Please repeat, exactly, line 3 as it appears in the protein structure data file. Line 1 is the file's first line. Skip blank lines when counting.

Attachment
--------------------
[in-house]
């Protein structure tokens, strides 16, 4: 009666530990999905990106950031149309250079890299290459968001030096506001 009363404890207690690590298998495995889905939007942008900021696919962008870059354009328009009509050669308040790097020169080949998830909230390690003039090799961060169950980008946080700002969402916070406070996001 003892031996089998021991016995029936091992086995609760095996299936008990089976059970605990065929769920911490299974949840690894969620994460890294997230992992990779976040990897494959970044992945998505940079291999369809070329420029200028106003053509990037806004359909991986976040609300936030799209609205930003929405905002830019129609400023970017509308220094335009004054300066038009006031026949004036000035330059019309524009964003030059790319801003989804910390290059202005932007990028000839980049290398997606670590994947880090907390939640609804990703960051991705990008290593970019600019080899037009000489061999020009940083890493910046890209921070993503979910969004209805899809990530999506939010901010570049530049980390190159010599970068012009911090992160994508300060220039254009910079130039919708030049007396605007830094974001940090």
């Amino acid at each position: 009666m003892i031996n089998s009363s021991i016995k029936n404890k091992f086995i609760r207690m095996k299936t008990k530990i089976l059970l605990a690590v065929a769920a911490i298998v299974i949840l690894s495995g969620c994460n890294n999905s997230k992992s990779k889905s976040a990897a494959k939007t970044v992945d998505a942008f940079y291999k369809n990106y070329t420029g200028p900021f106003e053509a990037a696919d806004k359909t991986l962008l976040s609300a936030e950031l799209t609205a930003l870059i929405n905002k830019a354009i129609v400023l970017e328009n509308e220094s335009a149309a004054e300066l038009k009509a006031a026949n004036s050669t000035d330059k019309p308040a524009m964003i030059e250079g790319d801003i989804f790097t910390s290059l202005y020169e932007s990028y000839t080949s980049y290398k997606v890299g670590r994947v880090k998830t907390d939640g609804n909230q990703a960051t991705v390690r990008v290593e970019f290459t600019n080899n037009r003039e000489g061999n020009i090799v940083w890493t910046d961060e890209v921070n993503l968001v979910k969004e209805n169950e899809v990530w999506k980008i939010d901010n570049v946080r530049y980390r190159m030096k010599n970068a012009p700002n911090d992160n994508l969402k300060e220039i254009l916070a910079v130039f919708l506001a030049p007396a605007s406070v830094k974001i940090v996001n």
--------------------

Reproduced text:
């Amino acid at each position: 009666m003892i031996n089998s009363s021991i016995k029936n404890k091992f086995i609760r207690m095996k299936t008990k530990i089976l059970l605990a690590v065929a769920a911490i298998v299974i949840l690894s495995g969620c994460n890294n999905s997230k992992s990779k889905s976040a990897a494959k939007t970044v992945d998505a942008f940079y291999k369809n990106y070329t420029g200028p900021f106003e053509a990037a696919d806004k359909t991986l962008l976040s609300a936030e950031l799209t609205a930003l870059i929405n905002k830019a354009i129609v400023l970017e328009n509308e220094s335009a149309a004054e300066l038009k009509a006031a026949n004036s050669t000035d330059k019309p308040a524009m964003i030059e250079g790319d801003i989804f790097t910390s290059l202005y020169e932007s990028y000839t080949s980049y290398k997606v890299g670590r994947v880090k998830t907390d939640g609804n909230q990703a960051t991705v390690r990008v290593e970019f290459t600019n080899n037009r003039e000489g061999n020009i090799v940083w890493t910046d961060e890209v921070n993503l968001v979910k969004e209805n169950e899809v990530w999506k980008i939010d901010n570049v946080r530049y980390r190159m030096k010599n970068a012009p700002n911090d992160n994508l969402k300060e220039i254009l916070a910079v130039f919708l506001a030049p007396a605007s406070v830094k974001i940090v996001n």